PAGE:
This paper by Queens University Belfast, published in the IEEE Communications Magazine, looks at some of the fundamental problems that pertain to key physical layer enablers for 6G. This includes highlighting challenges related to intelligent reflecting surfaces, cell-free massive MIMO and THz communications. Our analysis covers theoretical modeling challenges, hardware implementation issues and scalability among others. The paper concludes by delineating the critical role of signal processing in the new era for wireless communications.
“Cloud gaming has become the killer service for 5G,” says Blacknut CEO Olivier Avaro. The company sits in a unique position to discuss the interplay between telecom networks and the gaming industry.
But if you are pinning your hopes on VR as the next revolution in gaming… think again. It’s going to be both more pragmatic and more transformational than you think.
One of the Hexa-X projects’ earliest deliverables addresses the massively complex topic of service management and orchestration in a flexible, heterogeneous network of networks.
This paper outlines the current state of the art and, crucially, features a gap analysis outlining where further research is needed.
While much is still unknown about what comes beyond 5G, the past six months have seen some considerable leaps forward in the thinking around it. 6GWorld has been fortunate to be involved with many conversations, webinars, events like the 6GSymposium, and more, and there are a number of patterns in people’s thinking that seem to be emerging. Excitingly, there is a clear awareness of how radically different the telecoms sector will need to be and how differently it will need to do things, in order to deliver in a way that works for business, society, and the environment.
Ahead of Mobile World Congress, 6GWorld sat down with Susan James, Senior Director of Telecoms Strategy at Red Hat, to talk about the early indicators of adoption they are seeing in edge networking and how that relates to other trends such as private networking.
We examine the realities of edge networking technology, analytics and the business models that might make it viable.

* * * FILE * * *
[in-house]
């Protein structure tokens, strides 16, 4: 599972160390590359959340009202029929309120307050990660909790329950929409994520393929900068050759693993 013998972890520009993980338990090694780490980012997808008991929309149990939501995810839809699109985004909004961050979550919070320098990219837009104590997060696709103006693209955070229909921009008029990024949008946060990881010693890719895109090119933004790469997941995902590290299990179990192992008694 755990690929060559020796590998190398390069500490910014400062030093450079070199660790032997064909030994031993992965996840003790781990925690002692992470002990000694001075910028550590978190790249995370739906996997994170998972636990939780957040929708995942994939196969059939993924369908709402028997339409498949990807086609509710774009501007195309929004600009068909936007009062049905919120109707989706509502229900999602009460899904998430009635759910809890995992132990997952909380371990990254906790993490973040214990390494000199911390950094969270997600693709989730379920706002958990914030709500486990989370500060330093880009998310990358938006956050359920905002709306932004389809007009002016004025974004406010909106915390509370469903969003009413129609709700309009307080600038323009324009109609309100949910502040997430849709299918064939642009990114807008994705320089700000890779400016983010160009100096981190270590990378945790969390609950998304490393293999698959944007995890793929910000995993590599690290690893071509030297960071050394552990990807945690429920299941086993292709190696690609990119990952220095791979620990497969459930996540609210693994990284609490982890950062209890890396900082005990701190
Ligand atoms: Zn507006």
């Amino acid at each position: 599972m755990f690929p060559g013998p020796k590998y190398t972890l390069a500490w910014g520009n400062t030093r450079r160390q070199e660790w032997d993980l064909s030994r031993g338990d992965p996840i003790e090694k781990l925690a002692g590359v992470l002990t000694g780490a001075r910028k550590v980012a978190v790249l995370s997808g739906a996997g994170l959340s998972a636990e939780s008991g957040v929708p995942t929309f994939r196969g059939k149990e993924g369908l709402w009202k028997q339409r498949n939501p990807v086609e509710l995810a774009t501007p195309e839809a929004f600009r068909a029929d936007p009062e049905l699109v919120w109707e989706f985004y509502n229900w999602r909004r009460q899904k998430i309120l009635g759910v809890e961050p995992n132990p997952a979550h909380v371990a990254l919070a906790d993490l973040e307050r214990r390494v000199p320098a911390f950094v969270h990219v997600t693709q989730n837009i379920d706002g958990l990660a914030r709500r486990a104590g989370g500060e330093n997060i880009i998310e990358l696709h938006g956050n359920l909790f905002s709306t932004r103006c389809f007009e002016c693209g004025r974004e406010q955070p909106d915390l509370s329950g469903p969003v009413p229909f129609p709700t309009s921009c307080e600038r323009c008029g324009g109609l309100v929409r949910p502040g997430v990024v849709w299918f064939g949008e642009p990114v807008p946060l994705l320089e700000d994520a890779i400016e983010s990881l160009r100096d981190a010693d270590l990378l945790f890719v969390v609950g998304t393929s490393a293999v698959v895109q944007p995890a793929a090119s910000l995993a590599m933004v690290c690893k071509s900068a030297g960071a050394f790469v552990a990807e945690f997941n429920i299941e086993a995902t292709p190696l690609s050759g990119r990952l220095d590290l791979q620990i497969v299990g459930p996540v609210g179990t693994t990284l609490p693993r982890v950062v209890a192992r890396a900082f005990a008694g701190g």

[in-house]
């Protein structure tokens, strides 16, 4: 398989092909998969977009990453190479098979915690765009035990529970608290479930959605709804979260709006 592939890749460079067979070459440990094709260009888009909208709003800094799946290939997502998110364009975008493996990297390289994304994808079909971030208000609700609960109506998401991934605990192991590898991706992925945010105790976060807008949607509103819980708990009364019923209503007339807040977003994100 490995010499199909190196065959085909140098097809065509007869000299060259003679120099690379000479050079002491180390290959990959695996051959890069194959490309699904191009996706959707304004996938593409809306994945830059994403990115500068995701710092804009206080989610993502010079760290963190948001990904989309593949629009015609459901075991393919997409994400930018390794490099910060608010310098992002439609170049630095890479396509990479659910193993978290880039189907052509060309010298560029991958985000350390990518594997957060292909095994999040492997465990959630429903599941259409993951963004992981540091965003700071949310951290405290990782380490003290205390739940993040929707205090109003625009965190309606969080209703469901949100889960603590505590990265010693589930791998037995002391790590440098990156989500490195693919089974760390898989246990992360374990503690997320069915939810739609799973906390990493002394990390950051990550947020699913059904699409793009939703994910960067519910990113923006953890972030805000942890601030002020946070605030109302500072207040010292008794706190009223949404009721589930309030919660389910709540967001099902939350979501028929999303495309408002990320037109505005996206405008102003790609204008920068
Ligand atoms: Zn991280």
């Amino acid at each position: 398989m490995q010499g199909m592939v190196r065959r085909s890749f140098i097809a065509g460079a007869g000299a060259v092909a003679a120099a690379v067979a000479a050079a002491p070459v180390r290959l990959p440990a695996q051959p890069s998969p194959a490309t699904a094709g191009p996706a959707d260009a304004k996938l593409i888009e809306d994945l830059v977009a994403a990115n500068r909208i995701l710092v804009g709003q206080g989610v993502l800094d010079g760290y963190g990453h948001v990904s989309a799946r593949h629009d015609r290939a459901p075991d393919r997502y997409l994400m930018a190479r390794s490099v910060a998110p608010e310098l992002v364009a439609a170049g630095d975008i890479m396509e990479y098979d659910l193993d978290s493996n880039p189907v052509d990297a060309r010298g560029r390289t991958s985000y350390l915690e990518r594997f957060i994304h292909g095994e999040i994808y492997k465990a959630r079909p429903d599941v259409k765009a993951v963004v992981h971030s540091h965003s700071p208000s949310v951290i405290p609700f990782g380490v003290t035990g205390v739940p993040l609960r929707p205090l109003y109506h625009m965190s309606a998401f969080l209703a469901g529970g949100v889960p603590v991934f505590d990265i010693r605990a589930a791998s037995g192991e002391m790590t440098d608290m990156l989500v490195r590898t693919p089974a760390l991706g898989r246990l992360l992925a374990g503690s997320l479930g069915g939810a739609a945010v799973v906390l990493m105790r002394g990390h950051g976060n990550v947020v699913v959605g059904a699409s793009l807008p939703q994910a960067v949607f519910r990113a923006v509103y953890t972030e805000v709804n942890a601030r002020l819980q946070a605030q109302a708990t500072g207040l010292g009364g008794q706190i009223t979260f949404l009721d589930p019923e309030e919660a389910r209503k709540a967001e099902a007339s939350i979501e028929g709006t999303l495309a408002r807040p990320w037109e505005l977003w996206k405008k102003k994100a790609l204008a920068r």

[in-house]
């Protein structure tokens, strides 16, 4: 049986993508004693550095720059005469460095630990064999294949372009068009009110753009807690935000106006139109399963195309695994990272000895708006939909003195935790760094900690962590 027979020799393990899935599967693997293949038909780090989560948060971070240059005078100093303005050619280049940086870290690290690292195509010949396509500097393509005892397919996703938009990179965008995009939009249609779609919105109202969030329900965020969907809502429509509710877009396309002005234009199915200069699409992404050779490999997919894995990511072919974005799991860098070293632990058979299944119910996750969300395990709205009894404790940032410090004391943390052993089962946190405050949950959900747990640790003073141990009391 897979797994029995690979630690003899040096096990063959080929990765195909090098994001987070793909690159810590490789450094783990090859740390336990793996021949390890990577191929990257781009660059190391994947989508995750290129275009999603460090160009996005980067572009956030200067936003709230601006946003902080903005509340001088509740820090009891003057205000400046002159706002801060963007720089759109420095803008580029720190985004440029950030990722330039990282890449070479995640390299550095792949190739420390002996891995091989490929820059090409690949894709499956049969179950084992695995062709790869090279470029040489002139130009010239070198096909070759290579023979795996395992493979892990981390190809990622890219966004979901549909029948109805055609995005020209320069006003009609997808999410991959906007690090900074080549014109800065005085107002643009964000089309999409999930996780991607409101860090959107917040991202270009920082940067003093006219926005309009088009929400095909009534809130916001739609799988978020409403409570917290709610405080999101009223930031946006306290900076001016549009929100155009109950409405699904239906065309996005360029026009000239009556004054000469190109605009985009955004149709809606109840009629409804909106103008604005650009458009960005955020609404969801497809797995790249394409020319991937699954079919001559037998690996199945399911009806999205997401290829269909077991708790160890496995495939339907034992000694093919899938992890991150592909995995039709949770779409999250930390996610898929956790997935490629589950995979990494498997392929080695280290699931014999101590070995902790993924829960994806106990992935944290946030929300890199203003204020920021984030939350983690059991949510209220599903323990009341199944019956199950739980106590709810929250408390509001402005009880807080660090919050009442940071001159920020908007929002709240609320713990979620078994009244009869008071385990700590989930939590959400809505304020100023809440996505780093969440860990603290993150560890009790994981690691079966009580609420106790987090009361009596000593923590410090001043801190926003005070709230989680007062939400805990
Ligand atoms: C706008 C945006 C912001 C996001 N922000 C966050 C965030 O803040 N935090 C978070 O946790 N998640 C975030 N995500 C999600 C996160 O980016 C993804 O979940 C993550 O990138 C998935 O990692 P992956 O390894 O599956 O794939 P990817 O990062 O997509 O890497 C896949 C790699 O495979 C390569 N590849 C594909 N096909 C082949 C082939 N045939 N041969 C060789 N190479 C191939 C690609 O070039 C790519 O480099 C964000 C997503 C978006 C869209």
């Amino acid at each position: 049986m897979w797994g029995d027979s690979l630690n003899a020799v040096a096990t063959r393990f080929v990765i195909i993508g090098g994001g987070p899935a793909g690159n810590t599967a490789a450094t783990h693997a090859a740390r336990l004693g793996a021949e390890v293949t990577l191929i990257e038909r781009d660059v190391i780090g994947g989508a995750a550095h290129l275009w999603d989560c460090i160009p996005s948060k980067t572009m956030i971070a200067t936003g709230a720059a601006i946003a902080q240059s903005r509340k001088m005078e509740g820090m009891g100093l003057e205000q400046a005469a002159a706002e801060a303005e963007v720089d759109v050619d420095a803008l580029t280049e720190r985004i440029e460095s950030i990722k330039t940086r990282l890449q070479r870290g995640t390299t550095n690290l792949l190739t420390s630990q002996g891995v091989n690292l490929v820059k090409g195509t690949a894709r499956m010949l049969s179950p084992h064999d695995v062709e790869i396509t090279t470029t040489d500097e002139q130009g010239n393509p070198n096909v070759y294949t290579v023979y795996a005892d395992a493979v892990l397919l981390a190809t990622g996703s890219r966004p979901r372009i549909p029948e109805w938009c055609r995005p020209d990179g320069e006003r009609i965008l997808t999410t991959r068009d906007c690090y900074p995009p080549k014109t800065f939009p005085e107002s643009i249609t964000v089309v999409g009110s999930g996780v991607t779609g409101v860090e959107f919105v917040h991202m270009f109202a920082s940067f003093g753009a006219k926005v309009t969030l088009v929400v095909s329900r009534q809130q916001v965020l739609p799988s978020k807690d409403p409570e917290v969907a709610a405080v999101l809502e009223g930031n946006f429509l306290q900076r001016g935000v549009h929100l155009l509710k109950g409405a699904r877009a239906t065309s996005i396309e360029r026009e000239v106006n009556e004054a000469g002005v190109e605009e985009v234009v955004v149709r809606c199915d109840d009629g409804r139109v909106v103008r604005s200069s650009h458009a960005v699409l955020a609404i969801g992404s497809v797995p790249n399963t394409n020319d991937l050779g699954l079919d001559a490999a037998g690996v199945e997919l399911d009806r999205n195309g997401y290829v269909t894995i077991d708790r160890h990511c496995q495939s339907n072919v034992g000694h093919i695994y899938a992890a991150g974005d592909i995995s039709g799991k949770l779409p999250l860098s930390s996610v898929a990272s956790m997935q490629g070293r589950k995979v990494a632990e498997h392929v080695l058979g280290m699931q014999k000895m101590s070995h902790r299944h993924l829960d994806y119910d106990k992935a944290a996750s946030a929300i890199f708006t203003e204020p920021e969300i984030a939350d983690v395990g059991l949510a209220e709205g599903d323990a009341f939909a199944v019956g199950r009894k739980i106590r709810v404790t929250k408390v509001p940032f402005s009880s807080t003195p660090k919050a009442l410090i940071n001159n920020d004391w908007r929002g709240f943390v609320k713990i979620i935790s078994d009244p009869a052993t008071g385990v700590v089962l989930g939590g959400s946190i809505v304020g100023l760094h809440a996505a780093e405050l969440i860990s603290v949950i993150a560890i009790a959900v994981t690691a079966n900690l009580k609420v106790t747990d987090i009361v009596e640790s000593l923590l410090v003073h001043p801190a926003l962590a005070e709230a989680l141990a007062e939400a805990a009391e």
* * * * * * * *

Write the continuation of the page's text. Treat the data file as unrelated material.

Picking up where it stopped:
Overall, 6G is expected to be a self-contained ecosystem with flexible management and control and automated human-like decision-making processes. It will build on top of the current human-centric network architecture where service-specific variations (vertical-oriented network slices) apply to a holistic self-learning service provisioning platform, engaging any type of connectivity and device.
KPIs such as affordability, scalability and sustainability drive the design of the 6G era, while the network programmability (introduced in5G), stands in the epicentre of a self-learning network management controlled by the infrastructure owners and the vertical service providers.
Access the full white paper here.
The KRIS X Biome project aims to create cities that combine renewable living, technology, and biodiversity in a destination that’s both educational and entertaining. The ultimate aim would be to build one on every continent, bringing together different aspects of regional ecologies. The first, however, is set to be in North America, not far from New York City.
This fledgling project aims to foster research into beyond-5G, and beyond-6G, technologies and services as the project builds out.
This conversation was based on Dr David Soldani’s recent paper “6G Fundamentals: Vision and Enabling Technologies Towards Trustworthy Solutions and Resilient Systems”, which brings together an overall view of what a network in 6G might end up requiring and looking like. This video introduces a few of the ideas expressed in the paper, including the need to combine machine learning and machine cognition, and how a network that is designed to sense can also be better at protecting privacy.
You can read or download the whole paper in the ‘Latest Research’ section of 6GWorld.
This research paper by Dr David Soldani of the University of New South Wales explores what a 6G network might credibly look like and how it can be made to function.
The author’s vision is that, by 2030, “all intelligence will be connected following a defence-in-depth strategy – augmented by a zero-trust model – through digital twinning, using B5G/6G wireless, and machine reasoning will meet machine learning at the edge”.
The paper includes discussions of a wide ranging set of issues and ideas, including an extensive set of links to further reading, videos and articles and illustrations of key concepts.